Monday, September 2, 2013

Linux Capabilities

It had been for a long time that processes' permission on UNIX/Linux systems are differentiated into two categories, privileged or non-privileged processes. The effective user ID of privileged processes is 0 while that of non-privileged processes is nonzero. User ID 0 belongs to the superuser or root. Such a granularity were viewed as too coarse by many. Starting from Kernel 2.2,  Linux introduces the concept of capabilities that divides the privileges that traditionally associated with superuser into many categories. Linux manual page Capabilities has a good discussion on this topic.

Apparently,  many Linux programmers do  not seem to have a good understanding on this new development. Michael Kerrisk has statistics on the usage of different Linux capabilities. Perhaps, it is easier to get what you need by just assuming the privilege of the superuser than figuring out what you do not really need, which requires perhaps higher cognitive load and activity.

This post demonstrates a few usage of capabilities from an application programmer point of view. 

Packet Socket

Packet socket requires that the opening process has effective UID 0 or the CAP_NET_RAW capability. The following example program sends a message over an Ethernet.

#include <arpa/inet.h>
#include <net/ethernet.h>
#include <netinet/ether.h>
#include <netpacket/packet.h>
#include <sys/socket.h>
#include <sys/types.h>
#include <string.h>
#include <stdio.h>
#include <stdlib.h>
#include <unistd.h>

int main(int argc, char *argv[])
    int sockfd;
    struct sockaddr_ll dest_addr;

    if (argc < 3) {
        printf("Usage: %s destination_host message\n", argv[0]);

    sockfd = socket(AF_PACKET, SOCK_DGRAM, htons(ETH_P_ALL));

    if (sockfd == -1) {
        perror("Error calling socket(AF_PACKET, SOCK_DGRAM ...): ");

    /* When you send packets it is enough to specify sll_family, sll_addr,
     * sll_halen, sll_ifindex. The other fields should be 0. */
    memset(&dest_addr, '\0', sizeof(dest_addr));

    dest_addr.sll_family = AF_PACKET;
    dest_addr.sll_ifindex = 1;
    dest_addr.sll_halen = ETH_ALEN;

    if (ether_aton_r(argv[1],
            (struct ether_addr*)&(dest_addr.sll_addr)) == NULL) {
            "Error: %s is not in the hex-digits-and-colons format.\n",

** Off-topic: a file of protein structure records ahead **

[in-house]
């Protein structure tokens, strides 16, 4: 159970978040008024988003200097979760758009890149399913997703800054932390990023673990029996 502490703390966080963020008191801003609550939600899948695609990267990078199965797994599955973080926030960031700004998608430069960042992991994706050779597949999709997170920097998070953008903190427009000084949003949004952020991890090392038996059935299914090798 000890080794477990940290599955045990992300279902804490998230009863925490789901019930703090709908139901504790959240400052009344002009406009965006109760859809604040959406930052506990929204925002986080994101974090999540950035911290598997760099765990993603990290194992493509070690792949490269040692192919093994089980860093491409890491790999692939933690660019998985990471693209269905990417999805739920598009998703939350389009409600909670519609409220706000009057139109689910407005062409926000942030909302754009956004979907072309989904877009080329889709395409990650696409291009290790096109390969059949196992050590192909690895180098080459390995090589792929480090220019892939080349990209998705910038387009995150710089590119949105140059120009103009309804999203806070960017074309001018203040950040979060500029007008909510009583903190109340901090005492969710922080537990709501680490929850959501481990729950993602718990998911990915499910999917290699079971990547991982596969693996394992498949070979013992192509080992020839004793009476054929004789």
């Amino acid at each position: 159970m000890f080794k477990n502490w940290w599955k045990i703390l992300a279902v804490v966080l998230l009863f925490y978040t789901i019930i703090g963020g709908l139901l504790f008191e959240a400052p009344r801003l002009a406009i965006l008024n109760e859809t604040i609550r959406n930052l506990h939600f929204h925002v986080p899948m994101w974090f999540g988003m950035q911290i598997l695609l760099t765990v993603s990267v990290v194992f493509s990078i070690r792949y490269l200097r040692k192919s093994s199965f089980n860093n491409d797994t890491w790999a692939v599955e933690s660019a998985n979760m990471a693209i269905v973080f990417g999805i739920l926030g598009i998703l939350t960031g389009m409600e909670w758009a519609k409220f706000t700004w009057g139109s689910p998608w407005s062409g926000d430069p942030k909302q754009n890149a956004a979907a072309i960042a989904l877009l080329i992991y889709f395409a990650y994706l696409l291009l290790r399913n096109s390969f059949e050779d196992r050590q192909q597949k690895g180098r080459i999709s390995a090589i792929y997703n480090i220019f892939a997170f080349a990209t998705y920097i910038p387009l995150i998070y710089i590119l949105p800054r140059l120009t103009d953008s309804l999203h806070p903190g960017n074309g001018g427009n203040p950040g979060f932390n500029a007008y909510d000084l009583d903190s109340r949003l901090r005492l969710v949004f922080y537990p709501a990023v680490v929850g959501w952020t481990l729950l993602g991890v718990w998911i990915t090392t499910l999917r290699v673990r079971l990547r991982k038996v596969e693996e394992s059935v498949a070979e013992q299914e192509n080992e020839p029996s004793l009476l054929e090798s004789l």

if (sendto(sockfd, argv[2], strlen(argv[2]), 0,
            (struct sockaddr*)&dest_addr, sizeof(dest_addr)) == -1) {
        perror("Error calling sendto(...): ");

    printf("Info: packet sent successful\n");

    return 0;

The program takes two command line arguments. The first argument is the Ethernet address of destination host and the second argument is the message to send.

When you run it as a non-privileged user, for instance, as follows,

        $ ./sendpacket 00:0c:29:89:7a:4d "Hello, World"

you would receive an "Operation not permitted" error,

       Error calling socket(AF_PACKET, SOCK_DGRAM ...): : Operation not permitted

Two methods that we can use to make it work. First, run it under root, the traditional method,

        $ sudo ./sendpacket 00:0c:29:89:7a:4d "Hello, World"
        Info: packet sent successful

A new method, which is a better and preferred method, is to give the program minimal but necessary privilege -- since the packet socket requires the program with CAP_NET_RAW privilege, we ought to give the program the privilege, but only the privilege.

However, before that, let us check what privilege the program has,

        $ /sbin/getcap ./sendpacket

It outputs nothing, which means the program does not any privilege. Now we can give the program the privilege by

        $ sudo /sbin/setcap cap_net_raw=ep ./sendpacket

Now check the program's privilege again,

        $ /sbin/getcap ./sendpacket
        ./sendpacket = cap_net_raw+ep

Now the output indicates that the program has its effective privilege set as  CAP_NET_RAW. Run the program again as a non-privileged user,

        $ ./sendpacket 00:0c:29:89:7a:4d "Hello, World"
        Info: packet sent successful

Notable Issues

When I tried to set capability for the program on a Virtual Machine, I received an error:

        Failed to set capabilities on file `./sendpacket' (Operation not supported)

This is because that the file system that the file was on is actually a VMWare HGFS that moutns a Windows NTFS. The Windows NTFS does not support the security capability. When I copied the file to an ext4 file system, the problem went away.

libcap Library

For programming Linux capabilities, you need the libcap library.

On Ubuntu,

          sudo apt-get install libcap-dev

On CentOS/Fedora Linux,

          sudo yum install libcap-devel

Reference and Further Reading


No comments:

Post a Comment